The Politics of Reality Television: Global Perspectives

By Marwan M. Kraidy; Katherine Sender | Go to book overview

Chapter 9
World citizens “à la française”
Star Academy and the negotiation
of “French” identities

Fabienne Darling-Wolf

The invasion of reality television programs on the world-wide popular cultural scene is the logical fulfillment of processes of globalization with which international communication scholars have long been preoccupied. Indeed, the fact that the genre’s attraction is predicated on its successful adaptation of global formats to local environments makes it the perfect exemplar of twentyfirst-century transnational capitalism at its best – in all its glocalized, deterritorialized, indigenized and disjunctive messiness. As such, reality television texts provide a particularly fruitful terrain on which to explore transnational dynamics in relationship to various local environments and advance our understanding of the local “as the space where global forces become recognizable in form and practice as they are enmeshed in local human subjectivity and social agency.”1

Employing the case of the adaptation of the Endemol Star Academy format to the French environment – the first in a series of such adaptations that would eventually spread through fifty nations – as a specific example, this essay proposes to tease out some of the “global-local articulations”2 of reality television. Understanding Star Academy as a propositional text – i.e. as a text that is generating claims about the world – this analysis is particularly concerned with the implicitly propositional statements3 the show is making about the local in relationship to the broad concept of “the global,” as well as to other local environments. This concern leads to a set of more specific questions this work attempts to address: how and where do claims about the local and the global intersect in the text? In what ways do such claims relate to the format of reality television? What are the translocal dynamics at work in the text’s engagement with the global? How are participants (and, by extension, viewers) positioned within the global environment?

But before these can be addressed, Star Academy’s impressive success must be placed within the broader context of reality television’s recent explosion.


The context of reality TV

The product of a combination of deregulation policies, an increased fragmentation of television audiences, efforts on the part of traditional networks to reclaim

-127-

Notes for this page

Add a new note
If you are trying to select text to create highlights or citations, remember that you must now click or tap on the first word, and then click or tap on the last word.
One moment ...
Default project is now your active project.
Project items
Notes
Cite this page

Cited page

Style
Citations are available only to our active members.
Buy instant access to cite pages or passages in MLA 8, MLA 7, APA and Chicago citation styles.

(Einhorn, 1992, p. 25)

(Einhorn 25)

(Einhorn 25)

1. Lois J. Einhorn, Abraham Lincoln, the Orator: Penetrating the Lincoln Legend (Westport, CT: Greenwood Press, 1992), 25, http://www.questia.com/read/27419298.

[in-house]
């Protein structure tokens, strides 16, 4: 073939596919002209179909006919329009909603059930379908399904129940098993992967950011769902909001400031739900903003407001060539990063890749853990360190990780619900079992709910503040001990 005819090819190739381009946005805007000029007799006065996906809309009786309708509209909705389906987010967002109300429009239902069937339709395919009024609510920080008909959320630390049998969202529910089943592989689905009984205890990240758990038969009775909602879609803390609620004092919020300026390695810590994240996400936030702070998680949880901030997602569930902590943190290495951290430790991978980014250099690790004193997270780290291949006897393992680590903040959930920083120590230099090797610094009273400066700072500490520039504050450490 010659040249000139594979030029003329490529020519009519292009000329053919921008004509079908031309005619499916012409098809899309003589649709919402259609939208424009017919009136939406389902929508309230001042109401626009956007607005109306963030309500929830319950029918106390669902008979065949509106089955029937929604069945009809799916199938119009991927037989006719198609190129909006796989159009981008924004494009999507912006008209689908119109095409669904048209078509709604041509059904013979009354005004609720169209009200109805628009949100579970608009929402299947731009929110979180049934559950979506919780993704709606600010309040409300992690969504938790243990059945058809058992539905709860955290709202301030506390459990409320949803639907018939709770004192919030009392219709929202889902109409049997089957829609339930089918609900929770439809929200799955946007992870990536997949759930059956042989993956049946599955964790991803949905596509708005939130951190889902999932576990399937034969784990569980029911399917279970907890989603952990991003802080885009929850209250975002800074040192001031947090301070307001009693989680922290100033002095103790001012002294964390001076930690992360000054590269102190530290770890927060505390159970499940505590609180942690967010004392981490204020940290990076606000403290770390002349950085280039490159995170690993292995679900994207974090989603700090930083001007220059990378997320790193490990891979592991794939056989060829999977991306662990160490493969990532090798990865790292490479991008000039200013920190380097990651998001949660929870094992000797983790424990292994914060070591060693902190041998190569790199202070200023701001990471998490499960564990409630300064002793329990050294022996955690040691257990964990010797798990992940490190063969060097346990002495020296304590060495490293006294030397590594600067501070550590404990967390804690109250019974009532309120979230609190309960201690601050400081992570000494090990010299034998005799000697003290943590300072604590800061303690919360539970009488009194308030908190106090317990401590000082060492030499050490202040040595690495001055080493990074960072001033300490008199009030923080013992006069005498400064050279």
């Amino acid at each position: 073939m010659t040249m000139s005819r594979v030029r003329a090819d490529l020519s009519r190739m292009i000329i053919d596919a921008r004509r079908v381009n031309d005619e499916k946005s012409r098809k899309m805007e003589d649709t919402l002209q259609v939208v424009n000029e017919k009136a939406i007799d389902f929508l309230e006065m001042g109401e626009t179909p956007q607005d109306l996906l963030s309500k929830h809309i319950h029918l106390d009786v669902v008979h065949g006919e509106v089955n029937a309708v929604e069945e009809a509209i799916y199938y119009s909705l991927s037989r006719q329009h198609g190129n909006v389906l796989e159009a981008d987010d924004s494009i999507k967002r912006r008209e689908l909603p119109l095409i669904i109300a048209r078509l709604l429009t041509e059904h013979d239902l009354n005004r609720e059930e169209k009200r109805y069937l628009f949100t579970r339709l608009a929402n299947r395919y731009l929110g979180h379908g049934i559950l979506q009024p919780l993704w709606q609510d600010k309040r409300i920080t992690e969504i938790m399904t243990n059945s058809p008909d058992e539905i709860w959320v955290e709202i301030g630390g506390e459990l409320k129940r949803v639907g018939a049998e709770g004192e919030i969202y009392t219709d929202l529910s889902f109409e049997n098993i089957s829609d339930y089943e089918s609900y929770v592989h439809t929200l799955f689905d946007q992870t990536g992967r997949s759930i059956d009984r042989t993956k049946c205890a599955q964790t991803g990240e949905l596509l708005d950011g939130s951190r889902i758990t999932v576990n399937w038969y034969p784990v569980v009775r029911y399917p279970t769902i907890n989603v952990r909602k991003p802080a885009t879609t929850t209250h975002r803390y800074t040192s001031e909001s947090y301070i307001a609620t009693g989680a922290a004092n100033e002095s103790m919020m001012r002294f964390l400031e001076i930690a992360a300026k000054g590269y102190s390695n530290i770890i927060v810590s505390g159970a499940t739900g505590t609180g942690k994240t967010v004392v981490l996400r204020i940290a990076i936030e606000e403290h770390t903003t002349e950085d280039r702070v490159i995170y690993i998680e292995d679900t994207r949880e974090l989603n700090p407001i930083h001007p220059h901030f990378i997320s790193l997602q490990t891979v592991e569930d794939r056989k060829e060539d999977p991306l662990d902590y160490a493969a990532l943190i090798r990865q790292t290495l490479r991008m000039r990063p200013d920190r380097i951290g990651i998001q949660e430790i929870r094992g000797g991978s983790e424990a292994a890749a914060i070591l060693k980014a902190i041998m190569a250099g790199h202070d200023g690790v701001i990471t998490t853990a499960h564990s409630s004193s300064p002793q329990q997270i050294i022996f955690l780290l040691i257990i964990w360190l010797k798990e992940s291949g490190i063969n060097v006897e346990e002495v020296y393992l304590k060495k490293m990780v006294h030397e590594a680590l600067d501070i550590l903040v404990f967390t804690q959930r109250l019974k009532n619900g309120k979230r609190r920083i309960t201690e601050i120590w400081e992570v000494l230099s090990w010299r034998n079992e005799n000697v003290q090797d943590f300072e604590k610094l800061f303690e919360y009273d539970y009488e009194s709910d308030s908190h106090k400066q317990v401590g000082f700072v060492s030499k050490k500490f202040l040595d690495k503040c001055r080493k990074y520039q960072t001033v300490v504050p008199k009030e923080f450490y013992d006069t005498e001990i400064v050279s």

Note: primary sources have slightly different requirements for citation. Please see these guidelines for more information.

Cited page

Bookmark this page
The Politics of Reality Television: Global Perspectives
Table of contents

Table of contents

Settings

Settings

Typeface
Text size Smaller Larger Reset View mode
Search within

Search within this book

Look up

Look up a word

  • Dictionary
  • Thesaurus
Please submit a word or phrase above.
Print this page

Print this page

Why can't I print more than one page at a time?

Help
Full screen
Items saved from this book
  • Bookmarks
  • Highlights & Notes
  • Citations
/ 225

matching results for page

    Questia reader help

    How to highlight and cite specific passages

    1. Click or tap the first word you want to select.
    2. Click or tap the last word you want to select, and you’ll see everything in between get selected.
    3. You’ll then get a menu of options like creating a highlight or a citation from that passage of text.

    OK, got it!

    Cited passage

    Style
    Citations are available only to our active members.
    Buy instant access to cite pages or passages in MLA 8, MLA 7, APA and Chicago citation styles.

    "Portraying himself as an honest, ordinary person helped Lincoln identify with his audiences." (Einhorn, 1992, p. 25).

    "Portraying himself as an honest, ordinary person helped Lincoln identify with his audiences." (Einhorn 25)

    "Portraying himself as an honest, ordinary person helped Lincoln identify with his audiences." (Einhorn 25)

    "Portraying himself as an honest, ordinary person helped Lincoln identify with his audiences."1

    1. Lois J. Einhorn, Abraham Lincoln, the Orator: Penetrating the Lincoln Legend (Westport, CT: Greenwood Press, 1992), 25, http://www.questia.com/read/27419298.

    Cited passage

    Thanks for trying Questia!

    Please continue trying out our research tools, but please note, full functionality is available only to our active members.

    Your work will be lost once you leave this Web page.

    Buy instant access to save your work.

    Already a member? Log in now.

    Search by... Author
    Show... All Results Primary Sources Peer-reviewed

    Oops!

    An unknown error has occurred. Please click the button below to reload the page. If the problem persists, please try again in a little while.